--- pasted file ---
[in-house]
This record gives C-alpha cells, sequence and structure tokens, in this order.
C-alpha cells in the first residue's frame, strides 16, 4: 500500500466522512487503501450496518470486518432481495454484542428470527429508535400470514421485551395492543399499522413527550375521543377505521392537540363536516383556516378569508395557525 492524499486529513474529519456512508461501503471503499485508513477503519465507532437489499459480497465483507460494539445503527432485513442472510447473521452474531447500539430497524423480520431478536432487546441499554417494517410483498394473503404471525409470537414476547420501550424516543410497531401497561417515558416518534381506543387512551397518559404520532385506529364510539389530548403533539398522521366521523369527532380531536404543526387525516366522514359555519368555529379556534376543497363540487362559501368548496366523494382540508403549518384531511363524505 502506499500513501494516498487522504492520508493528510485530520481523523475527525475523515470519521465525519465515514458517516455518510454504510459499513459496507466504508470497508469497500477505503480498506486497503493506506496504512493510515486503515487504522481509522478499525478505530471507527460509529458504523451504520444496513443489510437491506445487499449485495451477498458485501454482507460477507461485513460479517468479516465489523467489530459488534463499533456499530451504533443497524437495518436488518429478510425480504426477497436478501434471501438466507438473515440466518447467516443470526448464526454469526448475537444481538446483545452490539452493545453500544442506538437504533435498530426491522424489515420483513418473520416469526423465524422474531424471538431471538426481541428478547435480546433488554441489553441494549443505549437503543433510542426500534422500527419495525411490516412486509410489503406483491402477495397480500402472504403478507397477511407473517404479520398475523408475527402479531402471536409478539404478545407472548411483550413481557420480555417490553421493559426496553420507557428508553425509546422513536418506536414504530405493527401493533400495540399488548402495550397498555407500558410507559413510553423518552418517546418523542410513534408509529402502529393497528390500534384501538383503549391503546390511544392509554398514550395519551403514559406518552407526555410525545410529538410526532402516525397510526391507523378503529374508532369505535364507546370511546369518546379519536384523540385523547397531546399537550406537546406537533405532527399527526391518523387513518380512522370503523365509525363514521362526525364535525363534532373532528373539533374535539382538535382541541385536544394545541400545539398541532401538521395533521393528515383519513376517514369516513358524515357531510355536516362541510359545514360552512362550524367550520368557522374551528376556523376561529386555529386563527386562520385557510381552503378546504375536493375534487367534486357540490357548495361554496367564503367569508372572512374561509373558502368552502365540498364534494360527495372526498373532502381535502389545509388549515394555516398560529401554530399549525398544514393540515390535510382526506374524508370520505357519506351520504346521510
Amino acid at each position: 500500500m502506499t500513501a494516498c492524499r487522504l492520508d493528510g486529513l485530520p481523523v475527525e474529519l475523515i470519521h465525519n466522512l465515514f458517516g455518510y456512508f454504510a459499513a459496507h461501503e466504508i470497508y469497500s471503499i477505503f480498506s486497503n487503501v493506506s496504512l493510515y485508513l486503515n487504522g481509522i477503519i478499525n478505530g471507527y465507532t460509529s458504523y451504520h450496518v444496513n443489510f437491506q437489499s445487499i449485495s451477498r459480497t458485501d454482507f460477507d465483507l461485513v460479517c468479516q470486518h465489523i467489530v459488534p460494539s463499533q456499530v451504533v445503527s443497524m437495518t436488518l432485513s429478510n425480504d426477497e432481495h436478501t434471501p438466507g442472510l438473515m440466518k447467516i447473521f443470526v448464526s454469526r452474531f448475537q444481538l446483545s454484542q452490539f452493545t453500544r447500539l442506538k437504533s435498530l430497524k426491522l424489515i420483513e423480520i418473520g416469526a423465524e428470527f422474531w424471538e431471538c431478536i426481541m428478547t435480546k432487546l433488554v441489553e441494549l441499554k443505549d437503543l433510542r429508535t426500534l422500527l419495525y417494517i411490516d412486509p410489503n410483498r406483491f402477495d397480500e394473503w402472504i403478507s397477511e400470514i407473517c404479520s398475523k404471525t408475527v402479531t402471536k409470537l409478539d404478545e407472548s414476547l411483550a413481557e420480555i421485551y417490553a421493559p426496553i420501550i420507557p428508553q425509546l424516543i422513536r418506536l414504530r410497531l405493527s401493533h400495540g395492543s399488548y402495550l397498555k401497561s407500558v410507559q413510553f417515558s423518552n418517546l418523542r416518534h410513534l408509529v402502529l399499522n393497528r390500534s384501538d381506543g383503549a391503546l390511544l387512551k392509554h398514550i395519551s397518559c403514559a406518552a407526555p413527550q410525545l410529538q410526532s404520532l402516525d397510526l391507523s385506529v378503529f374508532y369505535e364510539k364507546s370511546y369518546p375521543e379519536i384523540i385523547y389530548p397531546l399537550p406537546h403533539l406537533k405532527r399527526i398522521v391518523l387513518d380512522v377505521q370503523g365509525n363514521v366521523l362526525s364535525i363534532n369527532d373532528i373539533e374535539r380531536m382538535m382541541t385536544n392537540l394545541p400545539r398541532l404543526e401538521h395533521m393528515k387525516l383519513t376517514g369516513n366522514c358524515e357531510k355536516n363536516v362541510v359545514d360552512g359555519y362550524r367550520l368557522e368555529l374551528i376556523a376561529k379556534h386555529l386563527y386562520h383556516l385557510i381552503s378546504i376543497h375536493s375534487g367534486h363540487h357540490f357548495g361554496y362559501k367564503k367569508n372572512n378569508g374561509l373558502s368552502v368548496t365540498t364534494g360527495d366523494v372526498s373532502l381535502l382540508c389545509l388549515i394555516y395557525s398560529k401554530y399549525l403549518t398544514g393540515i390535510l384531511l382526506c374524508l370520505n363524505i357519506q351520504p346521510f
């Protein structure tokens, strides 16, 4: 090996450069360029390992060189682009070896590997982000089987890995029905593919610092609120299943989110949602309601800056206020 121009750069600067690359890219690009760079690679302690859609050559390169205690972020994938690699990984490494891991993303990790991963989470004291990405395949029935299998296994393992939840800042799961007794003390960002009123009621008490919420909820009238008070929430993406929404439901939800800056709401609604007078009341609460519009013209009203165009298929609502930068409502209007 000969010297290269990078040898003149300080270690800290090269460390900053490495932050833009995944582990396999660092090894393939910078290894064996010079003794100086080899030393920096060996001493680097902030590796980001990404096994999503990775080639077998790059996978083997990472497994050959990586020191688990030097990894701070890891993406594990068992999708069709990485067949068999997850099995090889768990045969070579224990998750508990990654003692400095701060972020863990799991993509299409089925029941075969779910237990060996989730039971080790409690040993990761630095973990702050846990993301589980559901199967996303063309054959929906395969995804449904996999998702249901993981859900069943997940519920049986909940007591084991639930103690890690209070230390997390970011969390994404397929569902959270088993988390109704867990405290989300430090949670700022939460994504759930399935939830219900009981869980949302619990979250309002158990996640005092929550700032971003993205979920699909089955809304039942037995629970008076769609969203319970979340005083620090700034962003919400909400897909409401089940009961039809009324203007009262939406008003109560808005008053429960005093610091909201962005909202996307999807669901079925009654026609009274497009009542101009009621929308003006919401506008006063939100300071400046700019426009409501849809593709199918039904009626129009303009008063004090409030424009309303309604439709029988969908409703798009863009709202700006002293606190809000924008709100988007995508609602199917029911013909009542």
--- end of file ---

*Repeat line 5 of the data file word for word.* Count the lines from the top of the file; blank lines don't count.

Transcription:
């Protein structure tokens, strides 16, 4: 090996450069360029390992060189682009070896590997982000089987890995029905593919610092609120299943989110949602309601800056206020 121009750069600067690359890219690009760079690679302690859609050559390169205690972020994938690699990984490494891991993303990790991963989470004291990405395949029935299998296994393992939840800042799961007794003390960002009123009621008490919420909820009238008070929430993406929404439901939800800056709401609604007078009341609460519009013209009203165009298929609502930068409502209007 000969010297290269990078040898003149300080270690800290090269460390900053490495932050833009995944582990396999660092090894393939910078290894064996010079003794100086080899030393920096060996001493680097902030590796980001990404096994999503990775080639077998790059996978083997990472497994050959990586020191688990030097990894701070890891993406594990068992999708069709990485067949068999997850099995090889768990045969070579224990998750508990990654003692400095701060972020863990799991993509299409089925029941075969779910237990060996989730039971080790409690040993990761630095973990702050846990993301589980559901199967996303063309054959929906395969995804449904996999998702249901993981859900069943997940519920049986909940007591084991639930103690890690209070230390997390970011969390994404397929569902959270088993988390109704867990405290989300430090949670700022939460994504759930399935939830219900009981869980949302619990979250309002158990996640005092929550700032971003993205979920699909089955809304039942037995629970008076769609969203319970979340005083620090700034962003919400909400897909409401089940009961039809009324203007009262939406008003109560808005008053429960005093610091909201962005909202996307999807669901079925009654026609009274497009009542101009009621929308003006919401506008006063939100300071400046700019426009409501849809593709199918039904009626129009303009008063004090409030424009309303309604439709029988969908409703798009863009709202700006002293606190809000924008709100988007995508609602199917029911013909009542």